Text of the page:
On April 25 the leaders met, including for about two hours behind closed doors, twice as long as planned. Putin spoke of supporting positive processes now under way. Kim praised Putin for forging a strong Russia and called for restoring traditional bilateral relations. The article stresses how little was revealed about the talks, while discerning that officials in energy and transport infrastructure were present. Putin attributed to Kim the stabilization of the situation around the peninsula in recent months and said that no alternative exists to peaceful resolution of the nuclear and other problems of the region. Russia puts the peninsula in the context of security in Northeast Asia as a whole, implying that the problem is much more than North Korea and that assurances to the North would help to address these wider concerns with a lasting, multilateral framework. The article repeats Kim’s position that the ball is in the US court after it took an unfriendly position in Hanoi, leading to a dead-end. The article faults journalists who assert that the summit was fruitless, pointing to misdeeds of South Korean journalists. Despite insisting that Russia does not take the side of the North or the South, it gives Russia’s position as essentially that of the North without acknowledging the fact.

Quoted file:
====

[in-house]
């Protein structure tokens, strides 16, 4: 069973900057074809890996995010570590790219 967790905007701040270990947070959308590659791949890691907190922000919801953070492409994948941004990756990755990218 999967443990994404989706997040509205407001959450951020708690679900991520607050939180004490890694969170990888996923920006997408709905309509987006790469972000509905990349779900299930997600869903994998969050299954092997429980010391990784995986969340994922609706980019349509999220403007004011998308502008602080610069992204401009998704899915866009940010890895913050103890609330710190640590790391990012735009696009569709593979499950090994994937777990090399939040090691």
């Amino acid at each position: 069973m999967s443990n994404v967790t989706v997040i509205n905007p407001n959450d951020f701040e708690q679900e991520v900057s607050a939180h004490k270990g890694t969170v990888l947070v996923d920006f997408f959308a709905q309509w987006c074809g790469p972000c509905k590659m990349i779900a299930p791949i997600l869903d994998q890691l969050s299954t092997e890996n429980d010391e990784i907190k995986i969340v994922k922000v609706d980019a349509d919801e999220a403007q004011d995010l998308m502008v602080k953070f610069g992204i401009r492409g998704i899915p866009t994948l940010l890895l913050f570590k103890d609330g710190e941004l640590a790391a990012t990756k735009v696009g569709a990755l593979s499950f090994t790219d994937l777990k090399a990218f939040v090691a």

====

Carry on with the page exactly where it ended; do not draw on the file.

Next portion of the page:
Fontanka.ru on April 24 focused on the response to Kim Jong-un’s summit with Putin. Nikolai Neliubin wrote that talks with Kim Jong-un were necessary for Putin, as for any other leader of Russia, to demonstrate to the world Russia’s status as a superpower. For Kim the summit was needed to feed his people, having something to ask of a leader where North Korean workers are building things. Yet, there was little in the way of news. Andrei Lan’kov responded to questions, saying that Putin had invited Kim more than three years earlier, but only after the Hanoi summit did Kim agree as he was left in a bind with unprecedented sanctions in place. Lan’kov added that Russia could do things without violating the international sanctions regime, such as providing humanitarian assistance, medicines, and fertilizer, which the North is seeking. While no more than 10,000 of the earlier 30,000 North Korean workers remain and must depart by the end of the year in accord with the sanctions, variants were discussed to allow them to remain, such as to register them as students, catering also to appeals in the Russian Far East, where they comprise one-third of construction workers. Each worker paid a bribe to leave the DPRK, equal to about one year’s wages in the North, expecting an enormous income by home standards even after more than half is taken by their government. In recent years Russia has been practically excluded from the negotiating process in the region, left in the third or even the fourth ranks. With this summit Putin shows that Russia has influence. Russia’s tasks are to control the situation on its border to prevent any direct threat and to preserve the status quo to avoid war, conflict, and the fall of the house of Kim, which could lead to a puppet pro-China regime or a pro-US South Korean regime. Unification, Lan’kov adds, is not needed by Russia. Third for Russia is nuclear disarmament. As the poorest officially recognized nuclear power, it is the most in need of sustaining its privileged position. Yet, Lan’kov does not see denuclearization ahead. He equates Russia’s normal policy to North Korea with the US 1972 policy to the extremist Mao regime, having nothing to do with ideology. Yet, this perspective ignores the impact of such ties on regional peace and stability, given the assumption that the North will keep its nuclear arsenal. On April 26 Lan’kov repeated some of these remarks for the Carnegie Center in Moscow, while taking some satisfaction at the realism in Vladivostok without high-sounding declarations.